Donald Lambro
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WASHINGTON -- There has been a disturbing increase in America's suicide rate, and our job-scarce economy may be one of the reasons why.

Historically high suicide rates are taking place among baby boomers in their 50s and 60s -- one of the age groups who've been among the long-term unemployed who can't find jobs and have stopped looking.

According to a report last week from the Center for Disease Control, there has been a 50 percent increase in suicides among this vulnerable age group. In its Morbidity and Mortality Weekly Report, the CDC cites the economy's high unemployment rate as one of the possible factors.

Overall, the CDC said, suicides among the middle-aged, between the ages of 35 to 64, shot up 28 percent. Notably, men were four times more likely to commit suicide than women.

Suicides have become the 10th-leading cause of death in the nation. In 2010 alone, more than 38,000 Americans killed themselves.

While further study is needed to figure out why suicides are increasing, psychologists are already pointing to some of the likely causes.

"We've had recent economic downturns, the war is winding down, so we're seeing a lot more of an increase in veterans, who have 21 suicides per day," psychologist Kelly Posner of the Columbia University Medical Center told CBS News last week.

The jobless rate among returning war veterans is high. More than 800,000 were unemployed this year, according to Rep. Jeff Miller, R-Fla., chairman of the House Veterans Affairs Committee. He said the statistic was "a sobering reminder of just how bad this economy is for our nation's veterans."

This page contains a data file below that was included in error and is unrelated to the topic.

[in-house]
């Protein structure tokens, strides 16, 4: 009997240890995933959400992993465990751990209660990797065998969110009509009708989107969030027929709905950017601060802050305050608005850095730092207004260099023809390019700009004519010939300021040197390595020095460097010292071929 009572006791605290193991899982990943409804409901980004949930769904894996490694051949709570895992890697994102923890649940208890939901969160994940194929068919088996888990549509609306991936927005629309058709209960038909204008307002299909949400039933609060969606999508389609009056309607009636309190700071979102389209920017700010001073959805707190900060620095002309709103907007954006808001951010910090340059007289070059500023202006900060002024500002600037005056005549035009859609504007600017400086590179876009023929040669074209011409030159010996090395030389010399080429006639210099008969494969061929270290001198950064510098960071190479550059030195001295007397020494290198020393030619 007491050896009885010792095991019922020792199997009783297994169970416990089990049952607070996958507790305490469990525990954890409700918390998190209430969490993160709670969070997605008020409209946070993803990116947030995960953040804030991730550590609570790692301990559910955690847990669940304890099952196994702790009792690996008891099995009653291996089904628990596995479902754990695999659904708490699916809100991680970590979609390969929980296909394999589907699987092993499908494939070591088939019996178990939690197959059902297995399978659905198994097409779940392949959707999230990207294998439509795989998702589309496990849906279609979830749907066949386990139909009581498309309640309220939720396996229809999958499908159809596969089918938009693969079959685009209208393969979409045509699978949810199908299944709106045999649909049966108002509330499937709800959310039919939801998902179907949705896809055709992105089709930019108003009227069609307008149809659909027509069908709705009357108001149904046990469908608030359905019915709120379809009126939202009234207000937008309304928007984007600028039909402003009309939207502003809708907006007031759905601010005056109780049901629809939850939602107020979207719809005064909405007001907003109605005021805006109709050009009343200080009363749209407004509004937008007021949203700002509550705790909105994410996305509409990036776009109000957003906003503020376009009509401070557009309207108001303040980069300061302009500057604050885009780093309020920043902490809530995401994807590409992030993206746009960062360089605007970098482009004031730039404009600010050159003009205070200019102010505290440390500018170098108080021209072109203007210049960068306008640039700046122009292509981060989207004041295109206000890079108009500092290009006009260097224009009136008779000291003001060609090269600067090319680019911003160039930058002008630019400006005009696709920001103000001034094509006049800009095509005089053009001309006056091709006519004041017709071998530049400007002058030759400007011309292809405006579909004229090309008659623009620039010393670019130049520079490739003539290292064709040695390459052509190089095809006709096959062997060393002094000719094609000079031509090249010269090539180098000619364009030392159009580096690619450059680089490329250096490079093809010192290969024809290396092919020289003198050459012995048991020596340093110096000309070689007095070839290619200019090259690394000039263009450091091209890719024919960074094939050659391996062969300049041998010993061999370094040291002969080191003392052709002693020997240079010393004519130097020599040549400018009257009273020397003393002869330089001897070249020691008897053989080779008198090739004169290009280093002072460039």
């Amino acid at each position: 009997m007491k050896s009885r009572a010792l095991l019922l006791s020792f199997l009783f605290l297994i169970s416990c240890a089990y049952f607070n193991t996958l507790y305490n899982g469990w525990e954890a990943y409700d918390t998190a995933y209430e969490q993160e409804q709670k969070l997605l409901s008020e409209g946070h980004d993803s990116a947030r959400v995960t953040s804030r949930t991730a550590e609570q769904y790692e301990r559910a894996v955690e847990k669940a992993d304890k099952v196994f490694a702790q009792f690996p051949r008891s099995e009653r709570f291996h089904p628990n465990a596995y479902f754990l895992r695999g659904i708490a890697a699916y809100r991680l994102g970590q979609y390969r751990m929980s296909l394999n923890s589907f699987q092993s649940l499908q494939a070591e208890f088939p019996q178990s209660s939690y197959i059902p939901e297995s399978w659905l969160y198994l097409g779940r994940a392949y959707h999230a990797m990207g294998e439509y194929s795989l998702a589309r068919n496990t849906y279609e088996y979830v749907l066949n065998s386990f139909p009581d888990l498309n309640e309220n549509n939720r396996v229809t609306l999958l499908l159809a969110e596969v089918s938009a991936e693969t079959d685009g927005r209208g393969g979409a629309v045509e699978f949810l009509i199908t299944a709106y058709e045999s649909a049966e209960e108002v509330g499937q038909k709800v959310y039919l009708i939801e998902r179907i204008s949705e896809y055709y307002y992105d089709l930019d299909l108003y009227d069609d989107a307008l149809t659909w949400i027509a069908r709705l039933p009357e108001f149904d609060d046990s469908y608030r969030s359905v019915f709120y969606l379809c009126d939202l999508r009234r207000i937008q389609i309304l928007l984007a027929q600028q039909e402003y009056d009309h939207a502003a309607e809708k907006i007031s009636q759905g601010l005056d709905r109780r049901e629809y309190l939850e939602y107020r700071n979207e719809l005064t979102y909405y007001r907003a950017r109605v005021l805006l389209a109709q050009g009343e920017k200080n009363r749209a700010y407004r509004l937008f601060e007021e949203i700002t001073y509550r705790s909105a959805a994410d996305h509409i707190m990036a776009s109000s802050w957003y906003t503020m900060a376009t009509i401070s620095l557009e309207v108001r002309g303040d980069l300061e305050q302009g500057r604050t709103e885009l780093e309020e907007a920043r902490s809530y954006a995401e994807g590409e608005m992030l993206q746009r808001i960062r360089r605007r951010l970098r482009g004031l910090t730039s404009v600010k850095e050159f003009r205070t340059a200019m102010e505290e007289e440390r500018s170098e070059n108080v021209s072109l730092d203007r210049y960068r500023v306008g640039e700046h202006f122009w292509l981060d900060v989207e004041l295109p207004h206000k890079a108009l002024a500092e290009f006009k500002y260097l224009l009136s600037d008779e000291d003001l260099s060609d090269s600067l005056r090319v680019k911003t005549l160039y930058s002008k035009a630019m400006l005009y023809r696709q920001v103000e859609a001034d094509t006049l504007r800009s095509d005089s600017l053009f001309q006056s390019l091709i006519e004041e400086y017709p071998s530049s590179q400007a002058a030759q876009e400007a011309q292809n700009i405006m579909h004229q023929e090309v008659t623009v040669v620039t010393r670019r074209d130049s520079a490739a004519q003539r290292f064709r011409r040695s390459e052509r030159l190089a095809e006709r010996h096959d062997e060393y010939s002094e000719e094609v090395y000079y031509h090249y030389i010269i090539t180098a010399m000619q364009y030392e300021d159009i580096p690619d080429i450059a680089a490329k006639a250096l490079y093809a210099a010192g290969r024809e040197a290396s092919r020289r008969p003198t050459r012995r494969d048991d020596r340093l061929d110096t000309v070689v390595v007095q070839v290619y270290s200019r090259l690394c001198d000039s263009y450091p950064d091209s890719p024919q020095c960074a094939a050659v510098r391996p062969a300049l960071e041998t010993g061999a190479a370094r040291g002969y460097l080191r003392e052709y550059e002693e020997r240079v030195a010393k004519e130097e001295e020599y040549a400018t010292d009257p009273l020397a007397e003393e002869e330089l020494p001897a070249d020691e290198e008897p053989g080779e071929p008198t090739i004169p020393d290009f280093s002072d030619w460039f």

These and other figures are the latest manifestation of the Obama economy's human dimensions that all too often get ignored or underreported in the rush of 24-hour news.

Last week's Bureau of Labor Statistics (BLS) report that the economy created only 165,000 jobs in April, in a workforce of 160 million, dominated all the headlines. Many reporters called the number "solid" and said it showed the economy was coming back.

But more sobering voices were not as impressed by April's figures, or those that came before. Employment numbers have averaged 168,000 jobs a month over the past 12 months, the kind of weak job growth "you would expect to see in an economy expanding at a 1.5 percent to 2 percent annual rate," says The Washington Post's chief economic analyst, Neil Irwin, who isn't buying the White House's ballyhooed exaggerations.

"This kind of growth cannot boost the economy toward full employment in the near future. If this keeps up, no one will be singing 'Happy Days Are Here Again' anytime soon," Irwin writes.

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Donald Lambro

Donald Lambro is chief political correspondent for The Washington Times.